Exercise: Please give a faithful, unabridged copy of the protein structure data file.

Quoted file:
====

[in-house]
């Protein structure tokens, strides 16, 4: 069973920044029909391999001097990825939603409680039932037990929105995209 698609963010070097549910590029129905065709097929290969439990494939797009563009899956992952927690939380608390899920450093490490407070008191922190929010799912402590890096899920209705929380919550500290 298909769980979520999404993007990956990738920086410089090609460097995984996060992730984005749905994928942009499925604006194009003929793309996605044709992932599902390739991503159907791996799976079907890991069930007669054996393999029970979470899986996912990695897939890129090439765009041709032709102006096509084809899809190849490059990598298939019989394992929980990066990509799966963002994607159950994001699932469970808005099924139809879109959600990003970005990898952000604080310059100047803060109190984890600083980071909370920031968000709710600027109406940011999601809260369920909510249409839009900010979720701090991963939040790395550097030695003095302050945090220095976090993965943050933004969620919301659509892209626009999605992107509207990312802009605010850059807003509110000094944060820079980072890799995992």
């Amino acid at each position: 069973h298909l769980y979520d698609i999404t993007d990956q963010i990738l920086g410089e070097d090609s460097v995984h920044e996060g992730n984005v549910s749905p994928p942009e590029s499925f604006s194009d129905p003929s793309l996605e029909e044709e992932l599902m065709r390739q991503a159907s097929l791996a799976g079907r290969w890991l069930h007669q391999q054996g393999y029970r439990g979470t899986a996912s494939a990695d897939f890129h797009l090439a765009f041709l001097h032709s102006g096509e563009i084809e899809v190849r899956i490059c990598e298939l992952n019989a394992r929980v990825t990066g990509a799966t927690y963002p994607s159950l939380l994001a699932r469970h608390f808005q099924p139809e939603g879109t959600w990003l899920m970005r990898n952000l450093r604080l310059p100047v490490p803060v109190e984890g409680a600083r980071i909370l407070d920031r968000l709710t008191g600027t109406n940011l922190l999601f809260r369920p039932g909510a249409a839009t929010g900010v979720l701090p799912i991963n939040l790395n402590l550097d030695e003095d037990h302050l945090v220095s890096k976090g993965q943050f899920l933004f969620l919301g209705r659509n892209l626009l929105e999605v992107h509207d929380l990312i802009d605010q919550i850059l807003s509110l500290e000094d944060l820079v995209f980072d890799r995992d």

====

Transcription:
[in-house]
């Protein structure tokens, strides 16, 4: 069973920044029909391999001097990825939603409680039932037990929105995209 698609963010070097549910590029129905065709097929290969439990494939797009563009899956992952927690939380608390899920450093490490407070008191922190929010799912402590890096899920209705929380919550500290 298909769980979520999404993007990956990738920086410089090609460097995984996060992730984005749905994928942009499925604006194009003929793309996605044709992932599902390739991503159907791996799976079907890991069930007669054996393999029970979470899986996912990695897939890129090439765009041709032709102006096509084809899809190849490059990598298939019989394992929980990066990509799966963002994607159950994001699932469970808005099924139809879109959600990003970005990898952000604080310059100047803060109190984890600083980071909370920031968000709710600027109406940011999601809260369920909510249409839009900010979720701090991963939040790395550097030695003095302050945090220095976090993965943050933004969620919301659509892209626009999605992107509207990312802009605010850059807003509110000094944060820079980072890799995992």
């Amino acid at each position: 069973h298909l769980y979520d698609i999404t993007d990956q963010i990738l920086g410089e070097d090609s460097v995984h920044e996060g992730n984005v549910s749905p994928p942009e590029s499925f604006s194009d129905p003929s793309l996605e029909e044709e992932l599902m065709r390739q991503a159907s097929l791996a799976g079907r290969w890991l069930h007669q391999q054996g393999y029970r439990g979470t899986a996912s494939a990695d897939f890129h797009l090439a765009f041709l001097h032709s102006g096509e563009i084809e899809v190849r899956i490059c990598e298939l992952n019989a394992r929980v990825t990066g990509a799966t927690y963002p994607s159950l939380l994001a699932r469970h608390f808005q099924p139809e939603g879109t959600w990003l899920m970005r990898n952000l450093r604080l310059p100047v490490p803060v109190e984890g409680a600083r980071i909370l407070d920031r968000l709710t008191g600027t109406n940011l922190l999601f809260r369920p039932g909510a249409a839009t929010g900010v979720l701090p799912i991963n939040l790395n402590l550097d030695e003095d037990h302050l945090v220095s890096k976090g993965q943050f899920l933004f969620l919301g209705r659509n892209l626009l929105e999605v992107h509207d929380l990312i802009d605010q919550i850059l807003s509110l500290e000094d944060l820079v995209f980072d890799r995992d």